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Japan has imported and adapted ideas and technologies throughout its history. This has included holidays and Halloween is one of the more recent of these imports. So, in 2019 I went to the Shibuya Scramble to experience how this holiday had been adopted in Japan.

In this article I’ll review the development of Halloween in Japan, the Shibuya Scramble event, my experience and what I took away from it all.

The Development of Halloween in Japan

The history of the development of Halloween is long. From its origins in the Celtic festival of Soen, the introduction of Hallomas (All Saint’s Day) from which the name is derived and to the eventual creation of the modern holiday in North America. In contrast, its history in Japan is short.

For Japan it all began in the ‘90s when foreign residents brought Halloween celebrations from the U.S to Japan. Though it started small, it has grown to rival Valentine’s Day in Japan.

The development of Halloween in Japan started with illicit train parties introduced by Western residents in Tokyo. Despite, or perhaps because of, the controversy, Japan’s younger generation have continued this practice. The popularity of dressing up and riding the train end-to-end is such that there are now specialist trains for this.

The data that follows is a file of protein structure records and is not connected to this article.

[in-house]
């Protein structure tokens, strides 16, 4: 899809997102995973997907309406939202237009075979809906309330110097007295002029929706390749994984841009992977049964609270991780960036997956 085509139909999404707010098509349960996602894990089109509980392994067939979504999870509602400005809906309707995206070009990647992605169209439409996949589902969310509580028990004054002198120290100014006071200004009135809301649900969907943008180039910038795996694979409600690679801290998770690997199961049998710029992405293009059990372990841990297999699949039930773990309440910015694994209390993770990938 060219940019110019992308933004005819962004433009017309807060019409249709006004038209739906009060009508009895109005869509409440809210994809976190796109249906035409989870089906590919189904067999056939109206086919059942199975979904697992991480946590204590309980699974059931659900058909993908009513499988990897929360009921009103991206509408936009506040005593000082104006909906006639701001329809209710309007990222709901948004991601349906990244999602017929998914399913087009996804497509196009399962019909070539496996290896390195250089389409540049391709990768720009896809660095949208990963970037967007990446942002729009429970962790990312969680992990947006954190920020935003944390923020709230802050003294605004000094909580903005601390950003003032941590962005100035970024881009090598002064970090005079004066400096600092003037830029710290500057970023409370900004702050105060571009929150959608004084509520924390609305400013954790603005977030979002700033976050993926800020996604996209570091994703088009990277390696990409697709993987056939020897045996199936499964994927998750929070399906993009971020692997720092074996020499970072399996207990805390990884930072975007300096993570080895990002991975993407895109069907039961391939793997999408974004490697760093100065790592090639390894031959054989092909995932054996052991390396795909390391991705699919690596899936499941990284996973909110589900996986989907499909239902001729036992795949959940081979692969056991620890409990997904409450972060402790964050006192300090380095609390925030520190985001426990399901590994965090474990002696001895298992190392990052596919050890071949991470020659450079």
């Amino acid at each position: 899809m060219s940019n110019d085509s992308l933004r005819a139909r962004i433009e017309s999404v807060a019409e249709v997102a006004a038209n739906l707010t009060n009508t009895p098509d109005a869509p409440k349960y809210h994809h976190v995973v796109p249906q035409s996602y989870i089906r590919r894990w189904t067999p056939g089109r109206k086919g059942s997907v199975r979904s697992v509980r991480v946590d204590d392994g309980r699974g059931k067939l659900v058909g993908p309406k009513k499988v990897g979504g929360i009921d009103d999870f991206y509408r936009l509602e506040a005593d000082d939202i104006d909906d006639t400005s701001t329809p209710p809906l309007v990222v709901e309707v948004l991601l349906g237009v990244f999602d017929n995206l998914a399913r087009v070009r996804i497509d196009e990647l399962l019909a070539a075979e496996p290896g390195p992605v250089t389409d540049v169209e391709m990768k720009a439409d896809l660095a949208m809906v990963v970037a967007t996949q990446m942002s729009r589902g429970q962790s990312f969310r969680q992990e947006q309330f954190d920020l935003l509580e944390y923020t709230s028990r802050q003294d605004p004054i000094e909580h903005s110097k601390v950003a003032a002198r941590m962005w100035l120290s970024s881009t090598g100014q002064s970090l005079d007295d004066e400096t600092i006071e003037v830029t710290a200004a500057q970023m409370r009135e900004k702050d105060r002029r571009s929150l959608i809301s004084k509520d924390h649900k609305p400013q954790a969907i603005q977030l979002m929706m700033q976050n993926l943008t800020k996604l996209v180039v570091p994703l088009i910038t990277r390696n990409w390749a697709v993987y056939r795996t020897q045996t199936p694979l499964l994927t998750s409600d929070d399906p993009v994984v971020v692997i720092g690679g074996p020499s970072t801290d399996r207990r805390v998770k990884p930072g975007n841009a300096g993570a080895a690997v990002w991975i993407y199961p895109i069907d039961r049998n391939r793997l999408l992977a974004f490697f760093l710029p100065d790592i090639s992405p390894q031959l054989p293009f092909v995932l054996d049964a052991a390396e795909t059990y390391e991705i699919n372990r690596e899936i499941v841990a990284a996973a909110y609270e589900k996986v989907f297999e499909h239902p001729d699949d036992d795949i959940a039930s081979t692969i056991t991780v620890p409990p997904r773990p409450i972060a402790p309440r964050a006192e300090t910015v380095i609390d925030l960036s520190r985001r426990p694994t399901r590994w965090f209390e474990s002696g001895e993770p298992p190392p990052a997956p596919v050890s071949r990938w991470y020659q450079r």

Halloween’s introduction into the mainstream came in 2000 when Tokyo Disneyland held its first Halloween themed event. Following their success story, other venues realised the commercial value of the holiday and started their own themed events for the holiday.

Nowadays, if you visit a Japanese amusement park after dark in the run-up to October 31st you will be find the ghosts of the park characters haunting the grounds.

As Halloween has evolved, it has grown more popular. It is now possible to go to any number of Halloween parades, haunted houses or parties. Which brings us to the Shibuya Scramble event.

The Shibuya Scramble Halloween Street Party

The most famous and even notorious Halloween party, is the one that takes place around the Shibuya Scramble (Tokyo’s enormous pedestrian crossing that has gained international fame).

Photo by Ryoji Iwata on Unsplash

In essence, it is an impromptu outdoor costume party which started attracting serious numbers in 2011. Since then the annual turnout has swelled and in 2018 100,000 people joined in the festivities.

As the crowds have grown year-on-year, the local officials have been left scrambling to catch up (pardon the pun). In 2019 Shibuya ward spent 100 million yen (approx. $1 million) on security for the event. Along with this spending, the ward authorities decided to ban alcohol on the streets and sales of takeaway alcohol in the area.